Tech Briefs

Developing a crystal plasticity-based computational modeling tool for predicting performance.

Extensive use of titanium alloys in critical industrial and military applications, such as compressor blades of jet engines and armor of ground combat vehicles, has motivated researchers to understand, measure and tailor the mechanical properties of these alloys over a wide range of strain rates and temperatures. Of special interest has been the mechanical response of these alloys under high rates of deformation and failure under cyclic/dwell fatigue.

Processed EBSD scans and pole figures for the (a) RA and (b) AR samples

One of the most powerful methods developed in the past two decades for modeling material behavior is crystal plasticity finite element method (CPFEM). Its advantages inhere within its capability to describe the mechanical anisotropy and material heterogeneity via micro-mechanism-based constitutive laws, which could be informed from multiple length-scales ranging from sub-grain level to the polycrystalline level. The accuracy of CPFE models and their capability in prediction of material response in polycrystalline level are dependent on three main factors, including creation of a virtual realistic polycrystalline aggregate model, utilization of a robust element formulation for finite element calculations, and description of material response with a proper constitutive law.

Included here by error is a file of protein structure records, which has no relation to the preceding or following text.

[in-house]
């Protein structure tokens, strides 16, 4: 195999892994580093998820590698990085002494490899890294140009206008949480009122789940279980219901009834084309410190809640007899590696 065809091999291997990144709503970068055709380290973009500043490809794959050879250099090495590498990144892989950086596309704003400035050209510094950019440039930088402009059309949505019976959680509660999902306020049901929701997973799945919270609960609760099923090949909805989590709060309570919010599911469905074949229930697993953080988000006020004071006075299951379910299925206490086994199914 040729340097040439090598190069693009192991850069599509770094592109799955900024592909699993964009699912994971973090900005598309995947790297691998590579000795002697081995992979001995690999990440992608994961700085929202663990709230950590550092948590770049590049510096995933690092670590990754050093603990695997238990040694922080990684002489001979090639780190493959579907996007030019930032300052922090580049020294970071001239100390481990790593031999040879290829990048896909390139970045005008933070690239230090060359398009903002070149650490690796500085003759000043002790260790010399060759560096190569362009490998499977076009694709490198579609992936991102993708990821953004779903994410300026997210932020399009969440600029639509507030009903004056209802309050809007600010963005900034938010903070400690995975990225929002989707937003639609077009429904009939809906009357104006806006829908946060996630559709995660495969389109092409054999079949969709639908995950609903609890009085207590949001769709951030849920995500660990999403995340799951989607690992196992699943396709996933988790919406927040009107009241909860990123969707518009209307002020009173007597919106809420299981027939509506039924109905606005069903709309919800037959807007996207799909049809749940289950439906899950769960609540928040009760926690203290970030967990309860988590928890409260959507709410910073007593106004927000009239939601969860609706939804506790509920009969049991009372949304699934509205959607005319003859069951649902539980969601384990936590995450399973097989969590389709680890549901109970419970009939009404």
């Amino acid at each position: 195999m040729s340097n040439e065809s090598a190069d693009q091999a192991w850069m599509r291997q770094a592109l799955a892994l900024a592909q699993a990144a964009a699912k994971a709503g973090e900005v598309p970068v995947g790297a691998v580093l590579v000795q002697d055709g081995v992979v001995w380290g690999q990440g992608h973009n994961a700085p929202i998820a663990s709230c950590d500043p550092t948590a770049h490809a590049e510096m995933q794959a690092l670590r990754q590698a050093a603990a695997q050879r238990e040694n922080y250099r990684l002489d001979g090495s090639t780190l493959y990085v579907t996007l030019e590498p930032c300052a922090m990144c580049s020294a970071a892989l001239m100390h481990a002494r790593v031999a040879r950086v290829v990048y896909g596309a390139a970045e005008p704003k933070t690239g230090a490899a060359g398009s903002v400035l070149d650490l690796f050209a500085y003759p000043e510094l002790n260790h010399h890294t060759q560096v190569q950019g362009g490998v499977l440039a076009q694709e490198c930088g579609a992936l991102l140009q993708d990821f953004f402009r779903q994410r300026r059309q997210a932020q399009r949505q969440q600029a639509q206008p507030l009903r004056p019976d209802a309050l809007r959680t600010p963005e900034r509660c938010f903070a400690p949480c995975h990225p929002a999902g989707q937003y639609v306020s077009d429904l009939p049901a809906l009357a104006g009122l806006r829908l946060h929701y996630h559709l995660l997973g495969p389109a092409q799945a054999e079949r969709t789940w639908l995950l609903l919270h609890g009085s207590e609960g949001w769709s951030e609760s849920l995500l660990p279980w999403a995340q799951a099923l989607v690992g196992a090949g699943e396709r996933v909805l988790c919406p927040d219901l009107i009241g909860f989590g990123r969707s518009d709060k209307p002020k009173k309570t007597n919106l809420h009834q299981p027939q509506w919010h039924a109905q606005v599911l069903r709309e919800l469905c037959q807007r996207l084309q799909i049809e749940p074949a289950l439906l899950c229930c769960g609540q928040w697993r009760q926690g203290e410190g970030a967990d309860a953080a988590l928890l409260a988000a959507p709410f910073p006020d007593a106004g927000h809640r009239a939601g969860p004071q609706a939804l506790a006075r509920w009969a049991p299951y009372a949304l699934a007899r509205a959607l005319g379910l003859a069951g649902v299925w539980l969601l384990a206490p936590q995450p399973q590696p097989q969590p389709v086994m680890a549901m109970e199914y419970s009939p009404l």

To carry out a finite element analysis, it is required that the elements conform to the geometry of the computational domain. This requirement has an implication for CPFE analysis of polycrystalline aggregates. Linear constant strain tetrahedral elements are used to discretize the polycrystalline aggregates due to the complex morphology of grains and the magnificent capability of these elements to conform to tortuous geometries. However, these elements suffer from severe volumetric locking when simulating the deformation of (nearly-) incompressible materials. Various methods have been proposed to relieve volumetric locking in tetrahedral elements, for instance node-based uniform strain formulation, F-bar-patch method, and mixed enhanced formulation. Since plasticity is inherently isochoric, volumetric locking of tetrahedral elements is highly relevant to the CPFE simulation; however, its detrimental effect on the solution has been generally overlooked by the materials modeling community.

Describing the material response with a proper constitutive law plays a key role in the success of the CPFE models to represent the behavior of the material. The most critical part of a CP constitutive law is the flow rule which interrelates the local material state (e.g. dislocation density) and local stress state with the kinematics (e.g. slip rates). Suitability of a constitutive law for a certain application inheres in how rigorously the flow rule can capture the governing deformation mechanism(s). Selection of the proper type of flow rule is largely problem-dependent since flow rules are developed on the premise of certain assumptions and pose some limitations with respect to their use. The most commonly used expressions for the flow rule are the phenomenological power-law model, Arrhenius-type activation energy-based model, and linear model.